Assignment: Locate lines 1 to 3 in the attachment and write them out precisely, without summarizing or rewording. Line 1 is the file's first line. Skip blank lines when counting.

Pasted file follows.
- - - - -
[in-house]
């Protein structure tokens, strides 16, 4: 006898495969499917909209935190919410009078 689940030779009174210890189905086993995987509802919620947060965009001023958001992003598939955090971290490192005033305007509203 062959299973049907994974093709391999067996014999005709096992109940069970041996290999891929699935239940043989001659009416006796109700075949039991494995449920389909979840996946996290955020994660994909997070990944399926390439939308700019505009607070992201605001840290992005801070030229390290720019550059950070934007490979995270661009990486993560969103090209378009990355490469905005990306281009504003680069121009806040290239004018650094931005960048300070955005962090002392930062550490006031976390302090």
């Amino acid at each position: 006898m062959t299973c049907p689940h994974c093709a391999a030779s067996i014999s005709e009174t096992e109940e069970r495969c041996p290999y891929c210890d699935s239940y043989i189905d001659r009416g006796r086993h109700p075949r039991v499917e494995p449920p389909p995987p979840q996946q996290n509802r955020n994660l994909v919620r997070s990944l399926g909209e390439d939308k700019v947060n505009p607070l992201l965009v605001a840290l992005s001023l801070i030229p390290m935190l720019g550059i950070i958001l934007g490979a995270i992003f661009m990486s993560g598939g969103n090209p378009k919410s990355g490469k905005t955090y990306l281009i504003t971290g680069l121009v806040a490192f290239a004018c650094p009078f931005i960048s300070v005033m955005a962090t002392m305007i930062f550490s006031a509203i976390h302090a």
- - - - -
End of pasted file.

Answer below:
[in-house]
């Protein structure tokens, strides 16, 4: 006898495969499917909209935190919410009078 689940030779009174210890189905086993995987509802919620947060965009001023958001992003598939955090971290490192005033305007509203 062959299973049907994974093709391999067996014999005709096992109940069970041996290999891929699935239940043989001659009416006796109700075949039991494995449920389909979840996946996290955020994660994909997070990944399926390439939308700019505009607070992201605001840290992005801070030229390290720019550059950070934007490979995270661009990486993560969103090209378009990355490469905005990306281009504003680069121009806040290239004018650094931005960048300070955005962090002392930062550490006031976390302090």
């Amino acid at each position: 006898m062959t299973c049907p689940h994974c093709a391999a030779s067996i014999s005709e009174t096992e109940e069970r495969c041996p290999y891929c210890d699935s239940y043989i189905d001659r009416g006796r086993h109700p075949r039991v499917e494995p449920p389909p995987p979840q996946q996290n509802r955020n994660l994909v919620r997070s990944l399926g909209e390439d939308k700019v947060n505009p607070l992201l965009v605001a840290l992005s001023l801070i030229p390290m935190l720019g550059i950070i958001l934007g490979a995270i992003f661009m990486s993560g598939g969103n090209p378009k919410s990355g490469k905005t955090y990306l281009i504003t971290g680069l121009v806040a490192f290239a004018c650094p009078f931005i960048s300070v005033m955005a962090t002392m305007i930062f550490s006031a509203i976390h302090a």